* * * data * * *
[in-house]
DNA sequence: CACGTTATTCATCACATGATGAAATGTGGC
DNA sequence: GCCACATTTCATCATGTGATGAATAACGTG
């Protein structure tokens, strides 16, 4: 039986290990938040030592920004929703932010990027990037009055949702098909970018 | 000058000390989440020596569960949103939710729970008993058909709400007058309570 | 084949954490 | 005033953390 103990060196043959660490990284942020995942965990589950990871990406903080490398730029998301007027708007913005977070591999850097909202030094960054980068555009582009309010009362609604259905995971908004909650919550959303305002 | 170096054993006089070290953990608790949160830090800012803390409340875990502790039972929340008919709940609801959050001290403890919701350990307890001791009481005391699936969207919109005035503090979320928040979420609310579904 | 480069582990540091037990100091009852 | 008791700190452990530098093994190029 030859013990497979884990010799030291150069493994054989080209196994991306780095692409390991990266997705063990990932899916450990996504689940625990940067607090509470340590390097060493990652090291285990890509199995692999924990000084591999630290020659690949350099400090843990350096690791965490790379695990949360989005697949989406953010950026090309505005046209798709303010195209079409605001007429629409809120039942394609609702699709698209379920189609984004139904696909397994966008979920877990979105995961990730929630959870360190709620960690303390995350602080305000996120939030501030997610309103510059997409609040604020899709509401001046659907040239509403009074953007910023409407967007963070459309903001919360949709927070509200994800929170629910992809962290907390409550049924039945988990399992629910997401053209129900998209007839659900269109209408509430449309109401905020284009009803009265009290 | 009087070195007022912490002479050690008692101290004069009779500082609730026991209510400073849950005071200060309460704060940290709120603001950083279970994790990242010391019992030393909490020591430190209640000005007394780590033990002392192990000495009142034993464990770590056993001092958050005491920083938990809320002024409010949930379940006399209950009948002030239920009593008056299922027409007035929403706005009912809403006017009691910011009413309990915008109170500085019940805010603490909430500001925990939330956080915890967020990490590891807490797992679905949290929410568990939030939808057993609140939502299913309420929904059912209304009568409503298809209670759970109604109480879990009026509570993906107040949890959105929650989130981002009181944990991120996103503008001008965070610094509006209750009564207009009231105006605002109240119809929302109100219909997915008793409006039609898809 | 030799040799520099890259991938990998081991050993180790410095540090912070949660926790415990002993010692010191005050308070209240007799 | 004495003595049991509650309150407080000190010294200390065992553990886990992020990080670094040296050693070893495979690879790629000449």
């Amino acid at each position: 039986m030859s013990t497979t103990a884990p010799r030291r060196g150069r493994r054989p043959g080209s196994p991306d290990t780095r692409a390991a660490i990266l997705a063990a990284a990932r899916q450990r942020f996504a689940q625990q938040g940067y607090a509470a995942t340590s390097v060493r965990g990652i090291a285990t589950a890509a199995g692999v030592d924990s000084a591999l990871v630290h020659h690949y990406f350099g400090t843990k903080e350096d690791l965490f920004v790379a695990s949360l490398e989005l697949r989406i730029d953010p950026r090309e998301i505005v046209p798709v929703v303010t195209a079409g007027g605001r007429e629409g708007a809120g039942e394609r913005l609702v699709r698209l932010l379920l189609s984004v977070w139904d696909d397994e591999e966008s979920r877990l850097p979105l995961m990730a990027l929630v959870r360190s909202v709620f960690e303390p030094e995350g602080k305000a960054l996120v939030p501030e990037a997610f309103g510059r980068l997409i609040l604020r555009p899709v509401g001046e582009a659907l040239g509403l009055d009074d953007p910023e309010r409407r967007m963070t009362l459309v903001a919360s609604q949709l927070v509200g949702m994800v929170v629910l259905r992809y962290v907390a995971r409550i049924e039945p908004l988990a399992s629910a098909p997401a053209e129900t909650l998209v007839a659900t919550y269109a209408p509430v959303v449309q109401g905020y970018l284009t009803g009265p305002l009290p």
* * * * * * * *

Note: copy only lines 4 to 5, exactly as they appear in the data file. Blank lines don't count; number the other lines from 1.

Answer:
């Protein structure tokens, strides 16, 4: 039986290990938040030592920004929703932010990027990037009055949702098909970018 | 000058000390989440020596569960949103939710729970008993058909709400007058309570 | 084949954490 | 005033953390 103990060196043959660490990284942020995942965990589950990871990406903080490398730029998301007027708007913005977070591999850097909202030094960054980068555009582009309010009362609604259905995971908004909650919550959303305002 | 170096054993006089070290953990608790949160830090800012803390409340875990502790039972929340008919709940609801959050001290403890919701350990307890001791009481005391699936969207919109005035503090979320928040979420609310579904 | 480069582990540091037990100091009852 | 008791700190452990530098093994190029 030859013990497979884990010799030291150069493994054989080209196994991306780095692409390991990266997705063990990932899916450990996504689940625990940067607090509470340590390097060493990652090291285990890509199995692999924990000084591999630290020659690949350099400090843990350096690791965490790379695990949360989005697949989406953010950026090309505005046209798709303010195209079409605001007429629409809120039942394609609702699709698209379920189609984004139904696909397994966008979920877990979105995961990730929630959870360190709620960690303390995350602080305000996120939030501030997610309103510059997409609040604020899709509401001046659907040239509403009074953007910023409407967007963070459309903001919360949709927070509200994800929170629910992809962290907390409550049924039945988990399992629910997401053209129900998209007839659900269109209408509430449309109401905020284009009803009265009290 | 009087070195007022912490002479050690008692101290004069009779500082609730026991209510400073849950005071200060309460704060940290709120603001950083279970994790990242010391019992030393909490020591430190209640000005007394780590033990002392192990000495009142034993464990770590056993001092958050005491920083938990809320002024409010949930379940006399209950009948002030239920009593008056299922027409007035929403706005009912809403006017009691910011009413309990915008109170500085019940805010603490909430500001925990939330956080915890967020990490590891807490797992679905949290929410568990939030939808057993609140939502299913309420929904059912209304009568409503298809209670759970109604109480879990009026509570993906107040949890959105929650989130981002009181944990991120996103503008001008965070610094509006209750009564207009009231105006605002109240119809929302109100219909997915008793409006039609898809 | 030799040799520099890259991938990998081991050993180790410095540090912070949660926790415990002993010692010191005050308070209240007799 | 004495003595049991509650309150407080000190010294200390065992553990886990992020990080670094040296050693070893495979690879790629000449």
């Amino acid at each position: 039986m030859s013990t497979t103990a884990p010799r030291r060196g150069r493994r054989p043959g080209s196994p991306d290990t780095r692409a390991a660490i990266l997705a063990a990284a990932r899916q450990r942020f996504a689940q625990q938040g940067y607090a509470a995942t340590s390097v060493r965990g990652i090291a285990t589950a890509a199995g692999v030592d924990s000084a591999l990871v630290h020659h690949y990406f350099g400090t843990k903080e350096d690791l965490f920004v790379a695990s949360l490398e989005l697949r989406i730029d953010p950026r090309e998301i505005v046209p798709v929703v303010t195209a079409g007027g605001r007429e629409g708007a809120g039942e394609r913005l609702v699709r698209l932010l379920l189609s984004v977070w139904d696909d397994e591999e966008s979920r877990l850097p979105l995961m990730a990027l929630v959870r360190s909202v709620f960690e303390p030094e995350g602080k305000a960054l996120v939030p501030e990037a997610f309103g510059r980068l997409i609040l604020r555009p899709v509401g001046e582009a659907l040239g509403l009055d009074d953007p910023e309010r409407r967007m963070t009362l459309v903001a919360s609604q949709l927070v509200g949702m994800v929170v629910l259905r992809y962290v907390a995971r409550i049924e039945p908004l988990a399992s629910a098909p997401a053209e129900t909650l998209v007839a659900t919550y269109a209408p509430v959303v449309q109401g905020y970018l284009t009803g009265p305002l009290p």